J Bone Jt Infect 2019; 4(4):198-202. doi:10.7150/jbji.35428
Prosthetic-joint Infections: Mortality Over The Last 10 Years
Centre hospitalier universitaire vaudois (CHUV), Service d'orthopédie et de traumatologie, Rue du Bugnon 46, 1011 Lausanne, Switzerland.
Fischbacher A, Borens O. Prosthetic-joint Infections: Mortality Over The Last 10 Years. J Bone Jt Infect 2019; 4(4):198-202. doi:10.7150/jbji.35428. Available from http://www.jbji.net/v04p0198.htm
Background: There is a constant increase of joint arthroplasties to improve the quality of life of an ever-aging population. Although prosthetic-joint infections are rare, with an incidence of 1-2%, they represent a serious complication in terms of morbidity and mortality. Infection related mortality is known to be approaching 8% at one year. The aim of this retrospective study is to reassess the one and two-year mortality over the last ten years.
Methods: Patients treated for prosthetic joint infection at the University Hospital of Lausanne (Switzerland) between 2006 and 2016 were included. The one and two-year cumulative mortality depending on sex, age, type of prosthesis, infecting organism and type of surgical treatment were computed.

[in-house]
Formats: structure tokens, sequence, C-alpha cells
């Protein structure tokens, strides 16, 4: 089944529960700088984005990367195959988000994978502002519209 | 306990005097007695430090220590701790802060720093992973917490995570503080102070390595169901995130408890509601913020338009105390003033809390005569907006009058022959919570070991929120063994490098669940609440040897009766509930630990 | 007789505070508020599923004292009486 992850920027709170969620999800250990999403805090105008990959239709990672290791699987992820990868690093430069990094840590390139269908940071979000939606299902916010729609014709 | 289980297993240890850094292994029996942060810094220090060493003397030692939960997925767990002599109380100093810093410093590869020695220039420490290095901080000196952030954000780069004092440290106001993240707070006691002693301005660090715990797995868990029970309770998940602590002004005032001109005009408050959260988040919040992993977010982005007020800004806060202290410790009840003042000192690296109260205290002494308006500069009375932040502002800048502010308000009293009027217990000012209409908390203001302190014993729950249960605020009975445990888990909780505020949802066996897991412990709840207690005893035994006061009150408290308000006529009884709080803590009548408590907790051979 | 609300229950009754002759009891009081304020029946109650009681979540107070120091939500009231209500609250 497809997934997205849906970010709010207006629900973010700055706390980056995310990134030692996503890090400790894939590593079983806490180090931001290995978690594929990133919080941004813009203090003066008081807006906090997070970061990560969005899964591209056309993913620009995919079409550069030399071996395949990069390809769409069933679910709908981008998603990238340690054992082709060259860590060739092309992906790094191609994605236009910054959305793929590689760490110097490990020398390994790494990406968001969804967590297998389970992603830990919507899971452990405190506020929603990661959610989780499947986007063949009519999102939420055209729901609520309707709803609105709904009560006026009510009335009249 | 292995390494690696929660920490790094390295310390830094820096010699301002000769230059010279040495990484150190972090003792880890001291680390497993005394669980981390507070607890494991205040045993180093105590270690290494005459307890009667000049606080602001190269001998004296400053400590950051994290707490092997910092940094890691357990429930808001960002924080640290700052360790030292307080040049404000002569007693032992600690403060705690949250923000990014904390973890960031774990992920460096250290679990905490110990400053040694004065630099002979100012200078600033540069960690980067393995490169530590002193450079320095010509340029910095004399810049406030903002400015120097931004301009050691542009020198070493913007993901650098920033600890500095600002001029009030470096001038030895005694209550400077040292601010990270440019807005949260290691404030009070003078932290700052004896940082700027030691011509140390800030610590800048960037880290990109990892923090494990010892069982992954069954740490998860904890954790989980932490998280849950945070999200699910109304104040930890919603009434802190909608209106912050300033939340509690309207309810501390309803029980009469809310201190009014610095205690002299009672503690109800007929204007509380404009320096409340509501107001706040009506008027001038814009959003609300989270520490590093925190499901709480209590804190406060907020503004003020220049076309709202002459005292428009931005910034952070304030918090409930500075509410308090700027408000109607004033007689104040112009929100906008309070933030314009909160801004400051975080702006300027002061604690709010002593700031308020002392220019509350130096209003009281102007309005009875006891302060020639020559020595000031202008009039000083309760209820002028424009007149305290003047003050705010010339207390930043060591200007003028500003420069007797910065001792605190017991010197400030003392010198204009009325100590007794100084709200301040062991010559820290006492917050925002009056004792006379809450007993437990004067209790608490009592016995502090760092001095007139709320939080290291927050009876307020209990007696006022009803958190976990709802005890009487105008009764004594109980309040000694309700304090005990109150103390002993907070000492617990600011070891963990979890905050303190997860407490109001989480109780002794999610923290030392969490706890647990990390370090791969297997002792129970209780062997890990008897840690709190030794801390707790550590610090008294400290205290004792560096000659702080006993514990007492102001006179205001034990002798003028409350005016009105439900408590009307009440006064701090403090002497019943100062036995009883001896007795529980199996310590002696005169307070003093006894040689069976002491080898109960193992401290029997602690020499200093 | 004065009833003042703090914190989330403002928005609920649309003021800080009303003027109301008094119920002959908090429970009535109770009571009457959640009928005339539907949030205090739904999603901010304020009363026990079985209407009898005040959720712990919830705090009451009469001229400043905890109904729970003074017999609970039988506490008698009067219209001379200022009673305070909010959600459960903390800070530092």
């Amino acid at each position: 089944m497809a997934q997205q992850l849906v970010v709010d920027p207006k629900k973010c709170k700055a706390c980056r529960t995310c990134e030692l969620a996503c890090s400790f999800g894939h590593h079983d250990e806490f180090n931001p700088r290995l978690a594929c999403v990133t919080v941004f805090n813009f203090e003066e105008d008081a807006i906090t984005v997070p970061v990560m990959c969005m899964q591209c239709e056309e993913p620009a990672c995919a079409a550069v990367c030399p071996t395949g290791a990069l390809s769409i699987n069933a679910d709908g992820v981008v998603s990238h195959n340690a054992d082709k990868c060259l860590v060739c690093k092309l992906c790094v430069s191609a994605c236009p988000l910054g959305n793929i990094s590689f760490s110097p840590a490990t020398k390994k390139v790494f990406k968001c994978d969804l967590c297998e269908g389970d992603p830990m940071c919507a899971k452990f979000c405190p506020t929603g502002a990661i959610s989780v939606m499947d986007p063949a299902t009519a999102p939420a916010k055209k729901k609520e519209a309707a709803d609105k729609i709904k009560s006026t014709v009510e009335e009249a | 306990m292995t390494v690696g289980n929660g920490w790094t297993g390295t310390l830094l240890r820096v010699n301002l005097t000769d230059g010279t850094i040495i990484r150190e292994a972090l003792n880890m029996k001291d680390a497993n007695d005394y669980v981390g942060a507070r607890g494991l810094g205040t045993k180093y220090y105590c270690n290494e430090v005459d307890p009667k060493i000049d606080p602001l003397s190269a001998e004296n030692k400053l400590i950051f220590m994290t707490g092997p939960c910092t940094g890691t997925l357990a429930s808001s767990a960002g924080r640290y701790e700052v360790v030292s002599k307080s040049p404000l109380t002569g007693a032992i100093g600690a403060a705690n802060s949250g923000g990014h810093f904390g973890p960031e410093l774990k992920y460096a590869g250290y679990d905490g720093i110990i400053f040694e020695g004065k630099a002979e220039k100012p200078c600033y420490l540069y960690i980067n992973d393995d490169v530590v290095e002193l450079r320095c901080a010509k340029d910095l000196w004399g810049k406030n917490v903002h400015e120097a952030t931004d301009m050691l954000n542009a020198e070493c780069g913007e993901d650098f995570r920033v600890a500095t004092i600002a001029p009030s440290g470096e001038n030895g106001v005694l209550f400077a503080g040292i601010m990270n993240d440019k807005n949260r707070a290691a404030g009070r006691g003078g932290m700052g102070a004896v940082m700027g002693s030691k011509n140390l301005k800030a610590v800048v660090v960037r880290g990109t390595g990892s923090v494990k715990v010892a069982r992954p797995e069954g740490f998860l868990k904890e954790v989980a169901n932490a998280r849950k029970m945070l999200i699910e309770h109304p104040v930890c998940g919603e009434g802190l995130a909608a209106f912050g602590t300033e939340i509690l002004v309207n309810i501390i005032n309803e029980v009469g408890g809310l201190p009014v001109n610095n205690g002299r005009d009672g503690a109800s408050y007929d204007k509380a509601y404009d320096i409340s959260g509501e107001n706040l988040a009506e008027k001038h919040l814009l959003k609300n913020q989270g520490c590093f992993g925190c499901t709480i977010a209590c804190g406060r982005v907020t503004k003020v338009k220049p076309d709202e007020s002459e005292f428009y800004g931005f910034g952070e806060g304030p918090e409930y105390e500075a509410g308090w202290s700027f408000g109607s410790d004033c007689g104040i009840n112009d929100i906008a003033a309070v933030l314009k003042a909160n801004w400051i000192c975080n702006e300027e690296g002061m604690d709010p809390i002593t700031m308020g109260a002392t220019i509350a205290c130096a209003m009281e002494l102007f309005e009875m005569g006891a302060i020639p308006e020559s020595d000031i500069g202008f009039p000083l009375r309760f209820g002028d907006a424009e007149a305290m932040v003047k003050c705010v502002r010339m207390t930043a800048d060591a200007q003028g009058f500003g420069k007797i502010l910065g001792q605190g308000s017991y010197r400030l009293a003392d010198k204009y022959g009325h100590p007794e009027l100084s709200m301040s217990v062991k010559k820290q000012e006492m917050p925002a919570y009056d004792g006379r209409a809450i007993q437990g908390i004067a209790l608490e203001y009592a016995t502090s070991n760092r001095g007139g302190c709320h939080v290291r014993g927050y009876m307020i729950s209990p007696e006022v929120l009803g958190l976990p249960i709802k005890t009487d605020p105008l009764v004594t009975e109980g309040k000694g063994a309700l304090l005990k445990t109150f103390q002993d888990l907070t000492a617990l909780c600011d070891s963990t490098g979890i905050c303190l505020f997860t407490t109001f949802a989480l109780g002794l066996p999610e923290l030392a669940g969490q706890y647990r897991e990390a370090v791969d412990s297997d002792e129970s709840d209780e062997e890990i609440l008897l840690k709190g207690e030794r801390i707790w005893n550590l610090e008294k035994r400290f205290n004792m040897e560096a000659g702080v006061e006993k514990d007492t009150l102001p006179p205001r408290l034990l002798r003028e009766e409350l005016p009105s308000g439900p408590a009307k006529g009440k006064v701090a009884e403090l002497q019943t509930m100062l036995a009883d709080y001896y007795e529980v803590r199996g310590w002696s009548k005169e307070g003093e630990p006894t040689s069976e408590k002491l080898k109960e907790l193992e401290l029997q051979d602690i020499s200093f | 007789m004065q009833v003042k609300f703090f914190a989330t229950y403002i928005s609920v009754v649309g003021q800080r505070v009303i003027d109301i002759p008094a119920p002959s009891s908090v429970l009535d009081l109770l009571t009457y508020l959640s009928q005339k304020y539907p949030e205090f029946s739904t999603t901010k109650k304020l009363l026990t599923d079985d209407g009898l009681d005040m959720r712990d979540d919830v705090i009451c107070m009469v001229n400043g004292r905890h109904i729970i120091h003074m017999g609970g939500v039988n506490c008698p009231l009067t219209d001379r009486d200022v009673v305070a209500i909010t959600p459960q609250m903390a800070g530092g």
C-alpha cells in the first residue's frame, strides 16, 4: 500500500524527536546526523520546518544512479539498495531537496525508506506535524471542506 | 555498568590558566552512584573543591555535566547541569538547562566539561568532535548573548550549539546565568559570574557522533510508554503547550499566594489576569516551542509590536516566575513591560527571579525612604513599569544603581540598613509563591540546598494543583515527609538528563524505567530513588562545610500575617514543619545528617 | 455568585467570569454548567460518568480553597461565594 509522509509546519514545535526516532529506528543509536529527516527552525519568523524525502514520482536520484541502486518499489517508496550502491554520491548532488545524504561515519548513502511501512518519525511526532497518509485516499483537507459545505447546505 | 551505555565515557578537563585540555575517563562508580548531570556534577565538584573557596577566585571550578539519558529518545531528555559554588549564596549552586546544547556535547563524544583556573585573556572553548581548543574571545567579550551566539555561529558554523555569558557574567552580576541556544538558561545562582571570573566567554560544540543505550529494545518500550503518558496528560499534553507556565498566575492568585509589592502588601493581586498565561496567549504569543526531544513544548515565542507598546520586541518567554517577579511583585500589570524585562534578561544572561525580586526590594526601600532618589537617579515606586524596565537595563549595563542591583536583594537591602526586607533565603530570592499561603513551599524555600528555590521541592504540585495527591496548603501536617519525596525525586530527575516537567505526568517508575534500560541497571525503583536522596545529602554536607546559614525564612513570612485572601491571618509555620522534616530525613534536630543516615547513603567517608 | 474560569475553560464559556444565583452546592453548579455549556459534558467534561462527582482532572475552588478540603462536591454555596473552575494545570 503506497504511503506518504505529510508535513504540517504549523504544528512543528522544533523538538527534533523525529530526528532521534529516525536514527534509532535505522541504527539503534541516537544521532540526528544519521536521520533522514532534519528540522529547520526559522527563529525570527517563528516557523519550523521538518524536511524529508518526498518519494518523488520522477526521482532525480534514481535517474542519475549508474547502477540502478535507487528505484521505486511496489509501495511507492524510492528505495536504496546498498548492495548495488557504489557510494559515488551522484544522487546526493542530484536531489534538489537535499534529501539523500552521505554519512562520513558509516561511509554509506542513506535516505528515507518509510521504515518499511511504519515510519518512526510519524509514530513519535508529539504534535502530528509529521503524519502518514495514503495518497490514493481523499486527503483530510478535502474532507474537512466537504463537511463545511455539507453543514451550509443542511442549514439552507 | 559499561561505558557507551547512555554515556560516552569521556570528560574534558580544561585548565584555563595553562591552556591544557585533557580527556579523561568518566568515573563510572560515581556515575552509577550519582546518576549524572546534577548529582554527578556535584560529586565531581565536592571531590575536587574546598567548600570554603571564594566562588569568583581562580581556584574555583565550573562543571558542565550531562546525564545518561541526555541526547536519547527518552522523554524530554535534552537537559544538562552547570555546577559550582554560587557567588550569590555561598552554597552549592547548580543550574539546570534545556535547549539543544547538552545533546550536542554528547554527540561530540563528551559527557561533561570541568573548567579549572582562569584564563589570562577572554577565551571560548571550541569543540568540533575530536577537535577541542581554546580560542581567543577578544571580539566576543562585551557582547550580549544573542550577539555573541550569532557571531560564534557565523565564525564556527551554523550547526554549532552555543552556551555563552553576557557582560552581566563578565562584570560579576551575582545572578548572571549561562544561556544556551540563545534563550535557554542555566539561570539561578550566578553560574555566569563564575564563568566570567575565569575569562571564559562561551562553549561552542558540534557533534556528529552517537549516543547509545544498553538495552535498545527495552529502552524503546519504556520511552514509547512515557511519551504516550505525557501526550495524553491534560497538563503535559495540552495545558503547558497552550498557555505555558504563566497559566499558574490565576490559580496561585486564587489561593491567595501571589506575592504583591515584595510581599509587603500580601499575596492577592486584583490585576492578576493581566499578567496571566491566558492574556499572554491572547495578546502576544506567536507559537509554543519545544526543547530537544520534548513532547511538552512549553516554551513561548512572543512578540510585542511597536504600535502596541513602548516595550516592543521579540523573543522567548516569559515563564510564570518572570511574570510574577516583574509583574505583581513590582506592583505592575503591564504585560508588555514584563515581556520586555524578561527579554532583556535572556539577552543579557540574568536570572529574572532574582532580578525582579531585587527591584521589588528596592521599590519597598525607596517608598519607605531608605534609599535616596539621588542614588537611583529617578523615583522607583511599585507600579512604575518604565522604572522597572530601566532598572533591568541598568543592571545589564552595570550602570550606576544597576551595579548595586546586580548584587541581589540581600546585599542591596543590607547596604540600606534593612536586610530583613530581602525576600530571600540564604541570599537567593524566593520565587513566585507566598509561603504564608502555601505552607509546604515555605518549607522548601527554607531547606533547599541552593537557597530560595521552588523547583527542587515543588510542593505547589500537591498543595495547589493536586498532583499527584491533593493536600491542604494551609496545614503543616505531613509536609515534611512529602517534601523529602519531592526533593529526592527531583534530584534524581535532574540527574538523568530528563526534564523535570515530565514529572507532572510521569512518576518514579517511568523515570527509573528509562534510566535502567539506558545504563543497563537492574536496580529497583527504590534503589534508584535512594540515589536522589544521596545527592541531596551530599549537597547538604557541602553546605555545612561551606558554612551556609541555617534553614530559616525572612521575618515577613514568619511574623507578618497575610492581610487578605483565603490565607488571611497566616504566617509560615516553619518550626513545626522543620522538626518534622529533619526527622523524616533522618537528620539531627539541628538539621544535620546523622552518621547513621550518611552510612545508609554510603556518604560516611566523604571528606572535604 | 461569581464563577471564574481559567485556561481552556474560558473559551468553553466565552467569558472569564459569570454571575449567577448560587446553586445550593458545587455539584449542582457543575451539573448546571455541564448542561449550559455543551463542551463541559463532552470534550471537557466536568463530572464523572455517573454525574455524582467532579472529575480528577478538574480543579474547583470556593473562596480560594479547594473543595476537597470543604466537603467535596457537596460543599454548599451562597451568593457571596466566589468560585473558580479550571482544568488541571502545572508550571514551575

Results: 363 patients (60% hips, 40% knees) were identified with a median age of 70 years. The one-year cumulative mortality was 5.5% and it was 7.3% after two years. No difference was seen between hip and knee prostheses, but the mortality was higher in men than in women and increased with age. Furthermore, there was a significant difference depending of the germ with enterococci infections associated with a higher risk of death. Finally, patients treated with a one-stage or two-stage exchange had a lower mortality than those treated with debridement and retention.
Conclusion: The mortality is still high and differs according to sex, age, infecting organism and type of surgical treatment. There is a need of studies to improve the management of patients at risk of increased mortality.
Keywords: prosthetic-joint infection, mortality